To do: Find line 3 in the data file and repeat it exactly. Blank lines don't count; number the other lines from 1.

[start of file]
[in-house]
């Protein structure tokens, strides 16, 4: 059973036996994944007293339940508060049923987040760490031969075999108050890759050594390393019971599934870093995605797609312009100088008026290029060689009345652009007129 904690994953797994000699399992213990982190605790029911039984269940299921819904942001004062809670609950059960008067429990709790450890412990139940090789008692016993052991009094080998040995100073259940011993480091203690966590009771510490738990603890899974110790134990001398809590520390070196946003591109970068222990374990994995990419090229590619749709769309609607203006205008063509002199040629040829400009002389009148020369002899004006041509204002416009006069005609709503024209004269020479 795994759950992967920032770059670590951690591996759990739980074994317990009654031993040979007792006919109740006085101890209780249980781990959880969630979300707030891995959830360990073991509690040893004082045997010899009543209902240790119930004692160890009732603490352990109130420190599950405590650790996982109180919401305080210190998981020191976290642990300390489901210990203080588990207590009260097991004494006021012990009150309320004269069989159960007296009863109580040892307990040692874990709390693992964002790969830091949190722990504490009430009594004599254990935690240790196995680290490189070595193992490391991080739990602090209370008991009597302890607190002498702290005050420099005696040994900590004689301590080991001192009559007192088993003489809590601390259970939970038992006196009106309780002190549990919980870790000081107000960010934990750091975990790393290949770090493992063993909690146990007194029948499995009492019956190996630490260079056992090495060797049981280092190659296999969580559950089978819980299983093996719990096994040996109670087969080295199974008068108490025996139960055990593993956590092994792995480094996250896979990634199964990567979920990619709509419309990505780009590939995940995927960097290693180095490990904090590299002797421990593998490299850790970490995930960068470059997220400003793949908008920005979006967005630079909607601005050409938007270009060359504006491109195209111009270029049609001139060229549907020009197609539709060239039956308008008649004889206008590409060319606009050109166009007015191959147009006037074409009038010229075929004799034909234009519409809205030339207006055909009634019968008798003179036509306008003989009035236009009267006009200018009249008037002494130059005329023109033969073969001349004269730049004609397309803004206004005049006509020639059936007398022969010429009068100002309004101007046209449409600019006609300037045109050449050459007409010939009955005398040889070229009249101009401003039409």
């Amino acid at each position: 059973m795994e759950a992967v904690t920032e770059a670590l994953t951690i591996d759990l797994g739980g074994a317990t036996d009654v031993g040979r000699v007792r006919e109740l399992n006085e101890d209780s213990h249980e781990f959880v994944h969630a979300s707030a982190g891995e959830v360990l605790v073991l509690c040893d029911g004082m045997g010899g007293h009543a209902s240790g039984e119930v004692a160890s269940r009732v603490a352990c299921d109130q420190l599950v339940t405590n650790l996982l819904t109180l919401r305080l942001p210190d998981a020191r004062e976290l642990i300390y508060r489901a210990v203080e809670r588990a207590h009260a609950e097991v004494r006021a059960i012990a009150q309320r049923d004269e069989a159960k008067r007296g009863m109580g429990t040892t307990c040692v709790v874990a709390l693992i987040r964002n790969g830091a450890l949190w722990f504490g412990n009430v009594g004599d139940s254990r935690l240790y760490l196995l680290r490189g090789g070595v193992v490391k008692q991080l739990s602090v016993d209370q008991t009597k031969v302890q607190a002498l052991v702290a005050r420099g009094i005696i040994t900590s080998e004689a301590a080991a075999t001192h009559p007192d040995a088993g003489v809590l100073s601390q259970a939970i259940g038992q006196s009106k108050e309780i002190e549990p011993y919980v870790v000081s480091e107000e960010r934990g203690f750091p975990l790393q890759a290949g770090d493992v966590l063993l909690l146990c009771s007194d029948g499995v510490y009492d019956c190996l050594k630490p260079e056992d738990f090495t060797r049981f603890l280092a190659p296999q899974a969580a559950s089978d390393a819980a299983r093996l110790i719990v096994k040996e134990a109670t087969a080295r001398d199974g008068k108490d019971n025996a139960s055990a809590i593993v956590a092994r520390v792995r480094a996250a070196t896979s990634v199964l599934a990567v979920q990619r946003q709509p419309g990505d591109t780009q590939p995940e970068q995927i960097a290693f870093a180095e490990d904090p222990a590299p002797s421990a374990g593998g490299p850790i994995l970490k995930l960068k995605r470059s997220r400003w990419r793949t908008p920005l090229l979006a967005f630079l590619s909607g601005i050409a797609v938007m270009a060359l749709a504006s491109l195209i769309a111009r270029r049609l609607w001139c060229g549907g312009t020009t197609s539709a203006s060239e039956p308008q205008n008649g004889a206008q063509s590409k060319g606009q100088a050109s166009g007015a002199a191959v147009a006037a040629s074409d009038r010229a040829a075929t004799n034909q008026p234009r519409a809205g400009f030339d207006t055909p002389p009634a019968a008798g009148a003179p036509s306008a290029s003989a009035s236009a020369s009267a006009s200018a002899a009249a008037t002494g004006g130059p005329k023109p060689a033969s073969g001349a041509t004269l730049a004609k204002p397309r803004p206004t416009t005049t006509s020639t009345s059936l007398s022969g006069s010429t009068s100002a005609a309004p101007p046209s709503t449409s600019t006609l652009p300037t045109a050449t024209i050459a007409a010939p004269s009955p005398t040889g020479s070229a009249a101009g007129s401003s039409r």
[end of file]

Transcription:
């Amino acid at each position: 059973m795994e759950a992967v904690t920032e770059a670590l994953t951690i591996d759990l797994g739980g074994a317990t036996d009654v031993g040979r000699v007792r006919e109740l399992n006085e101890d209780s213990h249980e781990f959880v994944h969630a979300s707030a982190g891995e959830v360990l605790v073991l509690c040893d029911g004082m045997g010899g007293h009543a209902s240790g039984e119930v004692a160890s269940r009732v603490a352990c299921d109130q420190l599950v339940t405590n650790l996982l819904t109180l919401r305080l942001p210190d998981a020191r004062e976290l642990i300390y508060r489901a210990v203080e809670r588990a207590h009260a609950e097991v004494r006021a059960i012990a009150q309320r049923d004269e069989a159960k008067r007296g009863m109580g429990t040892t307990c040692v709790v874990a709390l693992i987040r964002n790969g830091a450890l949190w722990f504490g412990n009430v009594g004599d139940s254990r935690l240790y760490l196995l680290r490189g090789g070595v193992v490391k008692q991080l739990s602090v016993d209370q008991t009597k031969v302890q607190a002498l052991v702290a005050r420099g009094i005696i040994t900590s080998e004689a301590a080991a075999t001192h009559p007192d040995a088993g003489v809590l100073s601390q259970a939970i259940g038992q006196s009106k108050e309780i002190e549990p011993y919980v870790v000081s480091e107000e960010r934990g203690f750091p975990l790393q890759a290949g770090d493992v966590l063993l909690l146990c009771s007194d029948g499995v510490y009492d019956c190996l050594k630490p260079e056992d738990f090495t060797r049981f603890l280092a190659p296999q899974a969580a559950s089978d390393a819980a299983r093996l110790i719990v096994k040996e134990a109670t087969a080295r001398d199974g008068k108490d019971n025996a139960s055990a809590i593993v956590a092994r520390v792995r480094a996250a070196t896979s990634v199964l599934a990567v979920q990619r946003q709509p419309g990505d591109t780009q590939p995940e970068q995927i960097a290693f870093a180095e490990d904090p222990a590299p002797s421990a374990g593998g490299p850790i994995l970490k995930l960068k995605r470059s997220r400003w990419r793949t908008p920005l090229l979006a967005f630079l590619s909607g601005i050409a797609v938007m270009a060359l749709a504006s491109l195209i769309a111009r270029r049609l609607w001139c060229g549907g312009t020009t197609s539709a203006s060239e039956p308008q205008n008649g004889a206008q063509s590409k060319g606009q100088a050109s166009g007015a002199a191959v147009a006037a040629s074409d009038r010229a040829a075929t004799n034909q008026p234009r519409a809205g400009f030339d207006t055909p002389p009634a019968a008798g009148a003179p036509s306008a290029s003989a009035s236009a020369s009267a006009s200018a002899a009249a008037t002494g004006g130059p005329k023109p060689a033969s073969g001349a041509t004269l730049a004609k204002p397309r803004p206004t416009t005049t006509s020639t009345s059936l007398s022969g006069s010429t009068s100002a005609a309004p101007p046209s709503t449409s600019t006609l652009p300037t045109a050449t024209i050459a007409a010939p004269s009955p005398t040889g020479s070229a009249a101009g007129s401003s039409r």